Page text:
I joined Curtis Brown in 2019, and work alongside Karolina Sutton on her brilliant list of authors. I have a background in literary publishing, and previously worked at Faber & Faber. I am a critic on the Ledbury Emerging Poetry Critics scheme, and I have reviewed for the Guardian, The White Review and The Poetry Review, among others. I am interested in literary fiction, poetry, and a range of non-fiction.
In fiction, I am particularly drawn to memorable voices that retain a sense of narrative expansiveness and meticulous drawing of atmosphere – think Dorothy Baker’s Cassandra at the Wedding, Tessa Hadley’s Late in the Day, Anna Hope’s Expectation, Taffy Brodesser-Akner's Fleishman is in Trouble, Bernardine Evaristo’s Girl, Woman, Other, Ben Lerner’s The Topeka School, Max Porter’s Grief is the Thing with Feathers. I am interested in translated works, and have recently enjoyed Bae Suah’s Untold Night and Day (tr. Deborah Smith) and Annie Ernaux’s The Years (tr. Alison L. Strayer).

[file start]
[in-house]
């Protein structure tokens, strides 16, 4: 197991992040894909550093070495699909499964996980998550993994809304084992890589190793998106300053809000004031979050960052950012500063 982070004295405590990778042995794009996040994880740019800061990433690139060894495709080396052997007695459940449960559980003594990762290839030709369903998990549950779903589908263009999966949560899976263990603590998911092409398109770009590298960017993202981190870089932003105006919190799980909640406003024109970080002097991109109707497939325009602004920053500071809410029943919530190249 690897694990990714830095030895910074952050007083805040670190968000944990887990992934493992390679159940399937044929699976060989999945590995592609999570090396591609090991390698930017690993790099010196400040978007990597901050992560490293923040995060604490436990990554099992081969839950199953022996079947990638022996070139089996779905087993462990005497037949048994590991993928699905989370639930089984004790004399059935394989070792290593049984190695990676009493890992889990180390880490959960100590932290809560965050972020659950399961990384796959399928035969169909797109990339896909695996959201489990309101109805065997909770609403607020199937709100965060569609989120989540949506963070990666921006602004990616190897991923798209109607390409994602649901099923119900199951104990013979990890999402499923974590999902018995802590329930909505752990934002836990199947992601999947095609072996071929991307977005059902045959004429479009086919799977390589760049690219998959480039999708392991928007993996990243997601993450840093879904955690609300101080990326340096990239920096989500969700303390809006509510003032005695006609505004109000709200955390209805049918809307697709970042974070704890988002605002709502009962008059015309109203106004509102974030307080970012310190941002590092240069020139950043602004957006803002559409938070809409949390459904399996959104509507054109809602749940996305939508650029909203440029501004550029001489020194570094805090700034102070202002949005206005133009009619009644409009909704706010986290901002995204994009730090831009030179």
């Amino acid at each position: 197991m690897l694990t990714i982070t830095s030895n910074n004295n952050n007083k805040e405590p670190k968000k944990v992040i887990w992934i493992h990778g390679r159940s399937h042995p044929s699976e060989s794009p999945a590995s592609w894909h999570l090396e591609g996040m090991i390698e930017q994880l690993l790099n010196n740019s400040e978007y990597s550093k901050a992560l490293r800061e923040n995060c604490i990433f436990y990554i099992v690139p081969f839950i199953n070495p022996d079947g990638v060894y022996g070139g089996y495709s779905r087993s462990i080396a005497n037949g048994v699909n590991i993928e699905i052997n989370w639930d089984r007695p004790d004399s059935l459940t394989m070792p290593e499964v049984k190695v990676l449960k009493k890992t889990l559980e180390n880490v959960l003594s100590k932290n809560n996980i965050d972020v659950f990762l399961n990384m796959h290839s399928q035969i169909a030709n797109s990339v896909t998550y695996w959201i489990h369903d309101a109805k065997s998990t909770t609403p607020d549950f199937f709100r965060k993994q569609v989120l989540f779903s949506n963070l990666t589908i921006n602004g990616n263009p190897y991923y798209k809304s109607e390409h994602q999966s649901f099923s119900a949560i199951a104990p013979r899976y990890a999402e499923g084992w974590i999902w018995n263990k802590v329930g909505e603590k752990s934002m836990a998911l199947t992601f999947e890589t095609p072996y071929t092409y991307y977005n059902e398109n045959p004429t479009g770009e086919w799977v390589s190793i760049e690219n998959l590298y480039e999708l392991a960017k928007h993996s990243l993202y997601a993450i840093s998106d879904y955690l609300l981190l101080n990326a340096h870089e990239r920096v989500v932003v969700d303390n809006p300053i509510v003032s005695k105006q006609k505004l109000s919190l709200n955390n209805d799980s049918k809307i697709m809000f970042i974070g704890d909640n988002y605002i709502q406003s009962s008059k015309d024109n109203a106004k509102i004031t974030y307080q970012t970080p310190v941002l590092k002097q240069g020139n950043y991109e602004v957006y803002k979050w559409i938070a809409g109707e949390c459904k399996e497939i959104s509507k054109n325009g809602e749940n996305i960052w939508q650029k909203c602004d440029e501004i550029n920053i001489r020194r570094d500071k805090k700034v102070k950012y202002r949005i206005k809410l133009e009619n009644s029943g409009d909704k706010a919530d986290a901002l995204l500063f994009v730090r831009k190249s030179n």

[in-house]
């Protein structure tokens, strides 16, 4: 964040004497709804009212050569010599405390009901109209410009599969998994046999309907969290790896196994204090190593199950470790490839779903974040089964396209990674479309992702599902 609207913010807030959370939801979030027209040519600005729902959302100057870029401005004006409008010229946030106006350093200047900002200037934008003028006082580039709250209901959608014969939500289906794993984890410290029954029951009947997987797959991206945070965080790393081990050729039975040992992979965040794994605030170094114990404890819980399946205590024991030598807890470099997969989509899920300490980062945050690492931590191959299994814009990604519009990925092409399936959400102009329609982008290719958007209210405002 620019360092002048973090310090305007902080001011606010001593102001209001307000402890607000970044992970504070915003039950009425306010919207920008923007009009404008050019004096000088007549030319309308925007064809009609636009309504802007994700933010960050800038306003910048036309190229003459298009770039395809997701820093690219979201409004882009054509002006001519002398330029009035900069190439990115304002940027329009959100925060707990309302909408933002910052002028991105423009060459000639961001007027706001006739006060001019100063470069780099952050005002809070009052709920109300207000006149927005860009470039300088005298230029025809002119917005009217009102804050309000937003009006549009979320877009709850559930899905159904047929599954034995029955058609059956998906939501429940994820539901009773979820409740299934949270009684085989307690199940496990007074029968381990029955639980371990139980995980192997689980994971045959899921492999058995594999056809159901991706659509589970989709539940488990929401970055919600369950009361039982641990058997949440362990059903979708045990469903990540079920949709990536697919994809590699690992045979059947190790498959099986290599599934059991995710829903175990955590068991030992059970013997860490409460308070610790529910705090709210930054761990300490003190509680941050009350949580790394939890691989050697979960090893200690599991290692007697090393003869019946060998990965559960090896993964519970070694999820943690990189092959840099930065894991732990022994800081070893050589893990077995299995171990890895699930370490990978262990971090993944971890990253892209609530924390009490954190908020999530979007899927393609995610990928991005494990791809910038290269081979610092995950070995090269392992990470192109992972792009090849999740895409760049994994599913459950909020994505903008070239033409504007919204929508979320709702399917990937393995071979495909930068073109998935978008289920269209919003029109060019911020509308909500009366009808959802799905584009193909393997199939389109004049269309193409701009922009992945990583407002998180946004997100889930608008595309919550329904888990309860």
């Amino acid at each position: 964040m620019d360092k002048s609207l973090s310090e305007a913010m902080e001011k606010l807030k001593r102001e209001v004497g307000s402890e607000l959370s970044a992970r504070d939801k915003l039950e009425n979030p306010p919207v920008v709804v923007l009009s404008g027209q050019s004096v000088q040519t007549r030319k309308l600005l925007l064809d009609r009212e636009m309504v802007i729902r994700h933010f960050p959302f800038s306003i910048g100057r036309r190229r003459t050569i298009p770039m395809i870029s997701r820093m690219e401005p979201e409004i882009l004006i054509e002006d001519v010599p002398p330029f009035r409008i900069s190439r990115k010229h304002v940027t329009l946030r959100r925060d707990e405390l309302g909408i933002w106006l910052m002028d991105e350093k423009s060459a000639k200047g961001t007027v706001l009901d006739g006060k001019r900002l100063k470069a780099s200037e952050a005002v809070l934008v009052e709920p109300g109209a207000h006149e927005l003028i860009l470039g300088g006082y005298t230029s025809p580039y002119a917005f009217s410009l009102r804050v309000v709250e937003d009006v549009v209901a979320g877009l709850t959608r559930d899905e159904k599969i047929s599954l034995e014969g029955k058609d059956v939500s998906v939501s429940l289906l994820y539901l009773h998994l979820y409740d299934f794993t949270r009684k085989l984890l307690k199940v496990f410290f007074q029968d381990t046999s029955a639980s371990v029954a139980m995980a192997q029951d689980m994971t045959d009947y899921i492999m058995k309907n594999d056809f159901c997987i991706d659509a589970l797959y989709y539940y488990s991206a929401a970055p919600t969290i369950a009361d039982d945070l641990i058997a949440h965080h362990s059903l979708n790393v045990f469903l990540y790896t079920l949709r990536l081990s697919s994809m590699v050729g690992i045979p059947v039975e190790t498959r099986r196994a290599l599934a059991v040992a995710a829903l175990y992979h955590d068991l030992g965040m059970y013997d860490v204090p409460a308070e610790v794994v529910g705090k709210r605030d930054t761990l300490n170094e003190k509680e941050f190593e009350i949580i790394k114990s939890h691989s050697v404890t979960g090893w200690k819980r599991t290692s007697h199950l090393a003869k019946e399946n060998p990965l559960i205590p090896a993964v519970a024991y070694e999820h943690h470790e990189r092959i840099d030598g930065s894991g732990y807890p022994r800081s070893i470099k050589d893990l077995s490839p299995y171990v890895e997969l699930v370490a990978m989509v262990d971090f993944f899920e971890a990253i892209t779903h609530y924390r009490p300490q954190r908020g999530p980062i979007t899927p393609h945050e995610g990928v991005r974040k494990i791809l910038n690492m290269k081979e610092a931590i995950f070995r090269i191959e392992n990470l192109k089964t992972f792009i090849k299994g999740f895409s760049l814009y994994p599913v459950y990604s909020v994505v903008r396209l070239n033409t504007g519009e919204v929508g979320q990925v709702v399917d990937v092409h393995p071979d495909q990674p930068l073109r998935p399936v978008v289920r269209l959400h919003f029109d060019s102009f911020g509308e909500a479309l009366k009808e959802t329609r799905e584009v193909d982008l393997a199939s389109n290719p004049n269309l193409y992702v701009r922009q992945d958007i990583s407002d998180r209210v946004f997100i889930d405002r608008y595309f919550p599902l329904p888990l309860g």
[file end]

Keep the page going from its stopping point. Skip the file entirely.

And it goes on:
I am interested in a wide range of non-fiction. To give a sense of my taste, I have recently enjoyed Lola Olufemi's Feminism, Interrupted, Jia Tolentino's Trick Mirror and Emilie Pine’s Notes to Self is a favourite. Essays such as Katherine Angel’s Daddy Issues and works that expand expectations of form such as Claire-Louise Bennett’s Pond are especially welcome. I am interested in intersectional perspectives, and would love to see something that illuminates our everyday habits (restaurants, shopping, etc) through the lens of policy. I love elegantly-written, surprisingly-structured memoirs that open the reader to different perspectives, such as Catherine Cho’s Inferno, Carmen Maria Machado’s In the Dream House and Sonali Deraniyagala’s Wave.
Poetry collections that I have admired recently include Will Harris’s RENDANG, Rachael Allen’s Kingdomland, Bhanu Kapil’s How to Wash a Heart, Ilya Kaminsky’s Deaf Republic, anything by Kim Hye-soon, Theresa Hak-Kyung Cha’s excellent Dictee.